Now my retired horse and mini mule live at a neighbor's place with her horse, and they have the geotextile/rock paddocks there and that has worked well for them. I think those are about 20'x50' or longer and we don't have to clean those every day as they aren't as messy.

        For photos, I had put together a bunch from when we put the Hoof-Grid in to document that we installed it correctly (for the warranty), so you can see them here: (and pay no attention to the crazy temp fencing everywhere -- we had to do some temp tape lines to keep the horses back while we worked)

        From before installing the grids (so these were the original geotextile and rock paddocks, and a very messy overhang area):
        http://pets.webshots.com/album/58042...yUA?vhost=pets

        While installing the grids, and we also built a "box" to hold the mats under the overhang and rematted that area:
        http://pets.webshots.com/album/58042...sHv?vhost=pets

        After the grids were in and backfilled with pea gravel:
        http://pets.webshots.com/album/58042...tNY?vhost=pets

        I really wish I'd brought the video cam down to catch the first attempts at digging by the two boys after we got the grids in. They still try once in a while even after having the grids for almost two years now. Worth every penny to not have to fill holes or listen to SO's exasperation!

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        • #5
          We dug out our muddy sacrifice paddocks, placed geotextile down, then large gravel topped by 6" or so of stonedust. Easy to keep clean (we do clean daily) and no mud ever. Did the first one three years ago and it has held up nicely - did the second one last fall. Only problem I am seeing is that the horses pee in one spot and it is getting a mite stinky over there. I may put a slow drip hose on it at some point to see if I can dilute the pee or try adding something like lime before I give up and dig it out and replace the stone dust.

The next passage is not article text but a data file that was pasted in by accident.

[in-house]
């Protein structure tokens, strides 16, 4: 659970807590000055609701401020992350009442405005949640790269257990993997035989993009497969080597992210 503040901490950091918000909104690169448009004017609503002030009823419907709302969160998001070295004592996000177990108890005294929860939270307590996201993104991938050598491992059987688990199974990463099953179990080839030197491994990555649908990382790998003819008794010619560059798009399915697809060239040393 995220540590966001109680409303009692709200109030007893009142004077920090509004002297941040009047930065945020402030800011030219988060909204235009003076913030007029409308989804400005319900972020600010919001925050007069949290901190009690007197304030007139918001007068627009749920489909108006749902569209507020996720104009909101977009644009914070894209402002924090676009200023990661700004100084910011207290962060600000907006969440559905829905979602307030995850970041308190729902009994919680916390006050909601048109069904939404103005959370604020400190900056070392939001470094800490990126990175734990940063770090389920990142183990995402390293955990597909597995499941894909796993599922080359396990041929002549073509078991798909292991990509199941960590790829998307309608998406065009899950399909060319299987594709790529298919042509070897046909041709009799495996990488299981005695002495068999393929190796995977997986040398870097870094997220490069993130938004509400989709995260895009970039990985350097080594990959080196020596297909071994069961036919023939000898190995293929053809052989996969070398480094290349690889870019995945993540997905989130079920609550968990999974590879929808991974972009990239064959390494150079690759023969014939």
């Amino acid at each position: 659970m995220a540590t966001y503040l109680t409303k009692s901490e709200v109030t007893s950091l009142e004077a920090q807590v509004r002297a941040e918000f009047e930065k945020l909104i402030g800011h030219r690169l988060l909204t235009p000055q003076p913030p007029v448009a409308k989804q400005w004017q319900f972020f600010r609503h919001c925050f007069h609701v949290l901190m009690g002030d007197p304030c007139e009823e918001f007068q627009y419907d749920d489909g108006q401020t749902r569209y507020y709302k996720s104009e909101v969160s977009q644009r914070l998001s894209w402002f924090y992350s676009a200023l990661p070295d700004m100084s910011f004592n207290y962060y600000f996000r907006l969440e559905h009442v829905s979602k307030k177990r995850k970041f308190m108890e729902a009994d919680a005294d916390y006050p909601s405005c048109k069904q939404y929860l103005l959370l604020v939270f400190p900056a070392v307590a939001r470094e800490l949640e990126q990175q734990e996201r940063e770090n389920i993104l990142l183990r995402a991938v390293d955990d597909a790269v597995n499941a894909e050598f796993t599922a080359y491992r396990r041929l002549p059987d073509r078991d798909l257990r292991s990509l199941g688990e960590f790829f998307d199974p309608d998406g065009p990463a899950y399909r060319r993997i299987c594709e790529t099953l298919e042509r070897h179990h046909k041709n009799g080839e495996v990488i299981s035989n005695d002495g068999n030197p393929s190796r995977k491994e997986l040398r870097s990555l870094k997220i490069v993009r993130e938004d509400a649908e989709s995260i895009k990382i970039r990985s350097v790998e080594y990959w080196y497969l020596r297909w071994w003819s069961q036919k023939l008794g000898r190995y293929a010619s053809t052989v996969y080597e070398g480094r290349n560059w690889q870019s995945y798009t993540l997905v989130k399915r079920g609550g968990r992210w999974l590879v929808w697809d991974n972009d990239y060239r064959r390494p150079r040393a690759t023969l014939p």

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          • #6
            I do get some puddling, after a heavy rain, as my area was not level, but it frankly hasn't been a problem, and dries quickly. The slope to the bottom half of my sacrifice area really helps.

            I used geo cloth and screenings (fine gravel/pea gravel size). I pick daily, and have mats under the overhang on the barn for feeding hay. My barn is set up like Horsepoor's is--Dutch doors open to overhang into paddock. I have added footing twice in 7 years, and will add again. I am thinking of completing the lower portion of the sacrifice area with cloth/gravel, as it currently is dirt and gets muddy when they go down into that area.

            I actually have a sand pile for rolling, which is awesome! I'm adding more sand to it this year as well. They love to lay in it.
            Proud member of the "Don't rush to kill wildlife" clique!

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            • #7
              Forgot to address the eating issue...that's why we matted our overhang so they can have hay there on the "patio" so no worries about injecting rock/screenings. Where we don't have the grids, but just the geotextile and rock, since the top layer is pea gravel so it doesn't pack hard, the horses will lay/roll. Since the grids are firm and only covered with a couple inches of pea gravel, they don't lay/roll there. But they have the stalls to lay down in, and when they have pasture access, roll there. My retired horse likes to get a nice coat of mud in the pasture, then come roll in the gravel to get a nice second layer...I look out and wonder what gray horse snuck into the paddock (he's supposed to be bay)!